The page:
S'pore group to build new Indian city's core

Mr S. Iswaran (centre) and Andhra Pradesh Chief Minister Chandrababu Naidu (on his right) at a ceremony yesterday to lay the foundation stone for the start-up area in Amaravati, which will be developed in phases.
Mr S. Iswaran (centre) and Andhra Pradesh Chief Minister Chandrababu Naidu (on his right) at a ceremony yesterday to lay the foundation stone for the start-up area in Amaravati, which will be developed in phases. PHOTO: IE SINGAPORE

Ascendas-Sembcorp consortium is master developer for Andhra Pradesh capital's start-up site

A Singapore consortium will develop the commercial core of Amaravati, the new capital city of Andhra Pradesh, deepening the Republic's footprint in the fast-growing economy where developing urban infrastructure is a government priority.

The consortium of Ascendas-Singbridge and Sembcorp Development, which had jointly bid on the project, was announced yesterday as the master developer for a 6.84 sq km stretch called the start-up area.

It was given the letter of award in a ceremony witnessed by Singapore's Minister for Trade and Industry (Industry) S. Iswaran and Andhra Pradesh Chief Minister Chandrababu Naidu.

"This start-up area will certainly be the heart of Amaravati," said Mr Iswaran, who is in India on a three-day visit.

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He added: "This is a momentous occasion... The partners will build the required infrastructure and attract developers and companies, both Indian and international, to create high-quality residential, commercial and public facilities."

He also attended a ceremony yesterday to lay the foundation stone for the start-up site in Amaravati.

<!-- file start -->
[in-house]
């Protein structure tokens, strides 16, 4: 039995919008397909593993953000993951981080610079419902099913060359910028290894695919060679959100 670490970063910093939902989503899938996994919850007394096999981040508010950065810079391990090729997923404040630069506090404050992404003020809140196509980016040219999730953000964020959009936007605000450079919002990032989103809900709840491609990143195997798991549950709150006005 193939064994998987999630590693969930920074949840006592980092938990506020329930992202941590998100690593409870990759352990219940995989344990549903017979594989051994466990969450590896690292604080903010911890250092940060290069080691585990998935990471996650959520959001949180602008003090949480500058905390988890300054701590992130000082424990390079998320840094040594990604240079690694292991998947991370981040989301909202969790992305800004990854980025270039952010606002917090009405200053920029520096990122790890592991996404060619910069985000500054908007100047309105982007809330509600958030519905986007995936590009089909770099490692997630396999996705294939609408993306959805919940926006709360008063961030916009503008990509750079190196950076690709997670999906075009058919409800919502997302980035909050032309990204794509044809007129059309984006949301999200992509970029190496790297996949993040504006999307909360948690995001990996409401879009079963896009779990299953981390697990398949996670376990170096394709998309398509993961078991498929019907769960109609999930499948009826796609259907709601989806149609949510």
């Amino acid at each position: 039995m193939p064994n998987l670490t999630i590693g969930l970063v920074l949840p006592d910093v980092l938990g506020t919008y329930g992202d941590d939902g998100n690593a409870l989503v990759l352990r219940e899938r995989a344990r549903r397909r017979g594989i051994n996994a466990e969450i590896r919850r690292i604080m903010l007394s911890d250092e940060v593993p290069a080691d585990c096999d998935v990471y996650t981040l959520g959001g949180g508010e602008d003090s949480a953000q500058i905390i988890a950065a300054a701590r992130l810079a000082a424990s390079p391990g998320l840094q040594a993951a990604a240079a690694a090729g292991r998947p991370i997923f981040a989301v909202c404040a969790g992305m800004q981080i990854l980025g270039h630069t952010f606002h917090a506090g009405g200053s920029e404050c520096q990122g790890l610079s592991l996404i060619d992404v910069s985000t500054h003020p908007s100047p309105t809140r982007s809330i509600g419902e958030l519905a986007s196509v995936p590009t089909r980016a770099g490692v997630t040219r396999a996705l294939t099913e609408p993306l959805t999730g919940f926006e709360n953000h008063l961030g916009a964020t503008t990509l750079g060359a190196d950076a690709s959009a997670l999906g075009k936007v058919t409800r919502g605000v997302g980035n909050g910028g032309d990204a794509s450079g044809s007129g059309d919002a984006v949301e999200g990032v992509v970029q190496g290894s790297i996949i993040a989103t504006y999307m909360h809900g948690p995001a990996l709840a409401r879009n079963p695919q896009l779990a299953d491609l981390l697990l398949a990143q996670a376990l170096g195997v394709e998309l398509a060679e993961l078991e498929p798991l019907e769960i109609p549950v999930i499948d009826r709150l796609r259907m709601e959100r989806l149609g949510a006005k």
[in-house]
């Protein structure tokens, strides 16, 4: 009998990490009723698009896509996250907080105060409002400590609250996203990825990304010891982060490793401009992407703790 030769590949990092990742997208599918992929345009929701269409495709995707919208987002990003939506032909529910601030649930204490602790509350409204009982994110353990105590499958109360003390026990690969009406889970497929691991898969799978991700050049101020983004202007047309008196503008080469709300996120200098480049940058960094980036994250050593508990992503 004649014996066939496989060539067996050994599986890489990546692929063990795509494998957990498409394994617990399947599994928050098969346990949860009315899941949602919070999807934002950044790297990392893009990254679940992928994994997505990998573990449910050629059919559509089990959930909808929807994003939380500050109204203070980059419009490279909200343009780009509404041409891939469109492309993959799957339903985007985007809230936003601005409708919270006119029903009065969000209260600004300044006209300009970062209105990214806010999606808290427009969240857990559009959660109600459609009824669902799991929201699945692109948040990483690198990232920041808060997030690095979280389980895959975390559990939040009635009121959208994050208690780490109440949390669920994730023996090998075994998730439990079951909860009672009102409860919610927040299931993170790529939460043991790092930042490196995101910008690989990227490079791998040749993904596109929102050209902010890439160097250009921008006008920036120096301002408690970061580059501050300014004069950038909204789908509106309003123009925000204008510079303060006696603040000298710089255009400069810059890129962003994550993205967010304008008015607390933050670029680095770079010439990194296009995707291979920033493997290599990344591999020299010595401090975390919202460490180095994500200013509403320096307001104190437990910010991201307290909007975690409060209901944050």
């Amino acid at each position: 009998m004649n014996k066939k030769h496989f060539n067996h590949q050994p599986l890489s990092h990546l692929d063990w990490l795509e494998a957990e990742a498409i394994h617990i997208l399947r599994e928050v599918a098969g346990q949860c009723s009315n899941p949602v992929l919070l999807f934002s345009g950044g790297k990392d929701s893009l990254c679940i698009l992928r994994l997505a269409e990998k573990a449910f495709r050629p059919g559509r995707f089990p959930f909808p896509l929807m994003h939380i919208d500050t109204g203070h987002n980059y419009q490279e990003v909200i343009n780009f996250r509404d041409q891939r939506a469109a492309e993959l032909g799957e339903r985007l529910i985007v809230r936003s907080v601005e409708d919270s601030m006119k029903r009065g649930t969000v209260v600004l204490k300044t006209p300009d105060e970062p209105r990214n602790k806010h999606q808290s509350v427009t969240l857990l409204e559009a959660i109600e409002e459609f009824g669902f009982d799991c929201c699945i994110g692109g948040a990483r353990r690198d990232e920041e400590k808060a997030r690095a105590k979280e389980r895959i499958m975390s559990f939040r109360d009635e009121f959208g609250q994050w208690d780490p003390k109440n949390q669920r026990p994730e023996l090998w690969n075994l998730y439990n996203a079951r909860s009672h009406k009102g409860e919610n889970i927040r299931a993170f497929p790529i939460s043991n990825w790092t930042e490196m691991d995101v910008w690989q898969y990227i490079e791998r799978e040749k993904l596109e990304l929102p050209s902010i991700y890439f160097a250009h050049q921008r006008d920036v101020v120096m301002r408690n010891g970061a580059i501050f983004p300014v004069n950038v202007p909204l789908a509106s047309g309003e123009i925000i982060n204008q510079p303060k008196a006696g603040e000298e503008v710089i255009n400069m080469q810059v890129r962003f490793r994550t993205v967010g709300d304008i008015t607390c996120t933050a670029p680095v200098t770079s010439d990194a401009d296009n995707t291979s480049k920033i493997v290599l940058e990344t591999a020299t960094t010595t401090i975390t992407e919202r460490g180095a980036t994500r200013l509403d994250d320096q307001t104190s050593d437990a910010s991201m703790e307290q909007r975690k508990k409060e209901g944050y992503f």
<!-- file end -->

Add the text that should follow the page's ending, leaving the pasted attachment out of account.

The capital city and region - spread across 8,603 sq km, or 10 times the size of Singapore - is being built in the Guntur Vijayawada region. The capital city area currently consists largely of empty farm land interspersed with villages alongside the Krishna river. It is estimated that 10 million people will be living in Amaravati by 2050.

The state is building a capital city from scratch because it lost its existing capital of Hyderabad to Telangana, a new state that was carved out of Andhra Pradesh in 2014. It was given the option of sharing Hyderabad for 10 years, but Mr Naidu has already moved government offices and the assembly from Hyderabad to Amaravati. The plan is to develop the capital city, including the start-up areas, in multiple phases over a period of 15 to 20 years.

Still, Mr Naidu, who will face elections in two years, urged the Singaporean firms to work fast.

"I requested you here to speed up work and before next elections, show some results. I have to show progress," he said.

In India, urban infrastructure is a pressing priority as more and more Indians move to cities in search of jobs and a better standard of life.

Indian Prime Minister Narendra Modi has unrolled a plan to modernise 100 existing cities, and has sought expertise from other countries, including Singapore.

While Amaravati, a greenfield project, is not on that list, it is one of the most ambitious urban infrastructure projects right now. Its challenges include securing continuing finances for a project estimated to take up to two decades to complete. Some initial estimates put the cost of the project at over one trillion rupees (S$22 billion).

The masterplan for the capital city was completed in six months' time in 2015, by Singapore's Surbana Jurong. But the Andhra Pradesh government was unable to move to the next stage of appointing a master developer as it was hit by legal troubles, ranging from firms filing cases against the bidding process to farmers resisting the land-pooling process.

While most of the legal hurdles have been resolved, some remain, including a case in the National Green Tribunal on the ecological impact of the city.

Yet, in spite of these challenges, the master developer of the project is excited by the opportunities.

Mr Neil McGregor, group president and chief executive of Sembcorp Industries, said: "It is a rare opportunity to create a city from scratch."

But he noted: "I think the challenge will be moving at a sufficient speed to develop the land and to attract the right kind of investment and businesses to the area."

A version of this article appeared in the print edition of The Straits Times on May 16, 2017, with the headline 'S'pore group to build new Indian city's core'. Print Edition | Subscribe